Which is best:

  • If you intend to scale rapidly, hire employees across multiple regions or have multiple owners or investors, form a corporation. It’s easier to transfer and sell corporate stock, and corporations have a defined structure, including perpetual existence, that supports these activities. Also, significant precedents in case law govern the what-ifs.
  • Use LLCs to hold assets such as real estate, equipment and machinery. LLCs can limit or even stop distribution payouts for a defined period. Courts generally cannot override these payout restrictions when clearly delineated in an operating agreement. However, this feature typically applies only to multimember LLCs.
  • If you intend to create a lifestyle business or limit ownership to a few individuals, an LLC offers advantageous flexibility and simplicity.

Other structures include:

  • Private corporations (PCs): Some states require licensed professional firms, such as law, medicine, accounting, architecture and engineering, to register under this designation.
  • Limited liability partnerships (LLPs) or limited partnerships (LPs): High-risk real estate or commodity-based investment firms often use these structures.

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Contracts

A good contract lays out the rights and responsibilities of both parties and the consequences of not performing. Before creating or signing any contract, consider the contract’s purpose, intent and what you want. Written supersedes verbal; make sure the terms of the actual, final contract reflect your intent and goals.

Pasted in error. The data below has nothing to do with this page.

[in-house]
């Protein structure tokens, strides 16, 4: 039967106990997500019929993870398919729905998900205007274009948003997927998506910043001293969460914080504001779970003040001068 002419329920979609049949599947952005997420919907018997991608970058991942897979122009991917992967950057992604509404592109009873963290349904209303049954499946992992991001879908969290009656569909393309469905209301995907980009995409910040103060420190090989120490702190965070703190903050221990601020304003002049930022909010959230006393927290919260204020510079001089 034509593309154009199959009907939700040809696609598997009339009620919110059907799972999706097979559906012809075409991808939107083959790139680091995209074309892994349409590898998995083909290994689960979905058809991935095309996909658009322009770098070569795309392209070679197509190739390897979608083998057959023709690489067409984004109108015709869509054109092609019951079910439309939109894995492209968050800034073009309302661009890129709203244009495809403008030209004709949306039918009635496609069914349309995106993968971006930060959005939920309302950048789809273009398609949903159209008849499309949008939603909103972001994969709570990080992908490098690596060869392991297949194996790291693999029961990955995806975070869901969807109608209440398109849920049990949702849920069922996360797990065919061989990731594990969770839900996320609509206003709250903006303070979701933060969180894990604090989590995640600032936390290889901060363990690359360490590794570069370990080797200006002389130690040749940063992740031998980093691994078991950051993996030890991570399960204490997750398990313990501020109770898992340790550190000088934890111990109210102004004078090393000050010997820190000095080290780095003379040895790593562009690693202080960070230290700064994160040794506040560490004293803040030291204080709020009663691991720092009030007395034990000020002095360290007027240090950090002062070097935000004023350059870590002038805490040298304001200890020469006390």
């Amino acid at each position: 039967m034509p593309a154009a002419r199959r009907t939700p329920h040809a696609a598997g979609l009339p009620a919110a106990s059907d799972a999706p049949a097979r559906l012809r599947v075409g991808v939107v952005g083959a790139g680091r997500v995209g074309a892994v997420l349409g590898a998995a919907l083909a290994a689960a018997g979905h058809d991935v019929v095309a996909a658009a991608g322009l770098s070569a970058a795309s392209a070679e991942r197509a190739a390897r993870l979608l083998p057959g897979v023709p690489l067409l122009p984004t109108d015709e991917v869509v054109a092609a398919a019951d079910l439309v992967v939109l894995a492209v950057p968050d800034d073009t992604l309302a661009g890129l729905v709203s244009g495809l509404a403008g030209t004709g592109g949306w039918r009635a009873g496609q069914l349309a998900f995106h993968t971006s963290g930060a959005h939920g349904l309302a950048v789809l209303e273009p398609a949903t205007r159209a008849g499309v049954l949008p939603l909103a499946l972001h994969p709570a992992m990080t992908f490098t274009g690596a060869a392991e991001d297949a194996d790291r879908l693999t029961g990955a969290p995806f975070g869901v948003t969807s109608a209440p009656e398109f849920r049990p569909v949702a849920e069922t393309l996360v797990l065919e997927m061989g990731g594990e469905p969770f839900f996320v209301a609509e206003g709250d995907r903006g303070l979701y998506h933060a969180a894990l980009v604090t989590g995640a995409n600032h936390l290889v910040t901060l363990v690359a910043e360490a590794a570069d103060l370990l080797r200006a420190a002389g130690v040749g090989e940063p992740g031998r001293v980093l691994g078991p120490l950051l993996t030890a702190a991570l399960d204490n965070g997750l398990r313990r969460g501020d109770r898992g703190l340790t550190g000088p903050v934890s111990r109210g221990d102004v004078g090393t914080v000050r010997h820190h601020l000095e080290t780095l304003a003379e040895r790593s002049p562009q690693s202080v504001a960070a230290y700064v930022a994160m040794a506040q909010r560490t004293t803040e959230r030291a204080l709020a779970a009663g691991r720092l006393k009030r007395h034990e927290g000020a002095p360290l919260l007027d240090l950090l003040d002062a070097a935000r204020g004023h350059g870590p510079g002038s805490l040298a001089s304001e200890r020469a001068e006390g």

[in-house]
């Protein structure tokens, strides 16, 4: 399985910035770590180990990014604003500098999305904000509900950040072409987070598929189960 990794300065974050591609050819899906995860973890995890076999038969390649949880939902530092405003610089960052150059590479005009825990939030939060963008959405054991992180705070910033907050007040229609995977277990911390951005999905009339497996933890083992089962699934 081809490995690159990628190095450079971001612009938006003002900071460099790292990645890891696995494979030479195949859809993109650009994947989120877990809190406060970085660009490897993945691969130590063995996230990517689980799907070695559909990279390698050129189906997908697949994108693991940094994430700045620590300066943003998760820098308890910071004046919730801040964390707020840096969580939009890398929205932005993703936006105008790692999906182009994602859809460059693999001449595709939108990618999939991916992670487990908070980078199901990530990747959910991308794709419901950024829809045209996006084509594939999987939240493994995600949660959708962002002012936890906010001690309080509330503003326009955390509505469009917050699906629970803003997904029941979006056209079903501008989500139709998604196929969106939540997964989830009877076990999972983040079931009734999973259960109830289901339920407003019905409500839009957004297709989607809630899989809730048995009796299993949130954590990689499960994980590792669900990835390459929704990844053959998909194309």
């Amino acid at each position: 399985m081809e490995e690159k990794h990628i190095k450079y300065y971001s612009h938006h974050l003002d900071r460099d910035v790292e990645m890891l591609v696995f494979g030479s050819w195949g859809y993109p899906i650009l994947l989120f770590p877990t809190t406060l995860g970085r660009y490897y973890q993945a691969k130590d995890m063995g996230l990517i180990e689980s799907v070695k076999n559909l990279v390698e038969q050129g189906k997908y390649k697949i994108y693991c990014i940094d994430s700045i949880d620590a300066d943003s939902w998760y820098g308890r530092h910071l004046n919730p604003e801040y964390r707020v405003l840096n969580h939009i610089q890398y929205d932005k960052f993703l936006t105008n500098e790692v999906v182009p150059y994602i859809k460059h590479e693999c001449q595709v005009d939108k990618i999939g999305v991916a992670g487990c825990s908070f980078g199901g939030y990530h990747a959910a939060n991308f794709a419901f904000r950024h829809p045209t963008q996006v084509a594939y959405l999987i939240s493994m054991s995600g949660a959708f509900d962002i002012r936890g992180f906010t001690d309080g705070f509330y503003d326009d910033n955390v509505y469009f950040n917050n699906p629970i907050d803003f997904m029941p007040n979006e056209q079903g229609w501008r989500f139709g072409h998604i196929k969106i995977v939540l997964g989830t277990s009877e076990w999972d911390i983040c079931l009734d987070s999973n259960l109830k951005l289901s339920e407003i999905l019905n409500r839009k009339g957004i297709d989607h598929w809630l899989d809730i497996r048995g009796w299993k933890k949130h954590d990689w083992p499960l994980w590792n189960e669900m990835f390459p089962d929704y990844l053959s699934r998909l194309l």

Before creating or signing any contract, consider the contract’s purpose, intent and what you want.

The basic requirements of a good contract include:

  • Clearly defined subject matter, and a clear description of what’s being exchanged or changed
  • All relevant timelines and specific quantities
  • Description of the expected quality
  • Payment and timing of such
  • Consequences (clearly delineated) for non-performance such as late delivery or poor quality
  • Jurisdiction (use your state, or another state with favorable laws)
  • How to handle disputes:
    • For example, if a customer does not pay, can you repossess the goods or file a lien?
    • If you prefer mediation or arbitration, include this and the associated parameters.

Finally, because attorney fee reimbursement by the losing party isn’t automatic, clearly specify whether the prevailing party can recoup attorney fees.

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Lease agreement

Many new business owners are just happy to convince a landlord to lease to them, so they don’t review their lease as carefully as they should — or they can even outright ignore red flags in the excitement of securing their first office space. But of course, your landlord will hold you to the lease terms, so it’s important that you review the terms and negotiate as needed. An attorney or commercial leasing agent can assist you.

Many new business owners are just happy to convince a landlord to lease to them, so they don’t review their lease as carefully as they should.

Key lease components include:

  • Landlord, tenant and premises: Ensure the lease clearly designates your business’s name as the tenant and provides a detailed description of the premises and what that includes. Are there common area usage fees? Who is responsible for interior fit-out?
  • Term, extensions or holdovers and renewal options: How long is the lease for? Does it automatically extend, or is advance notice required? If you must break the lease for any reason, what are the consequences?
  • Rent, escalation and security deposit: What are the specific occupancy dates? What’s the starting rent and required deposit? How often does rent escalate and by how much? What must occur for a full return of your deposit?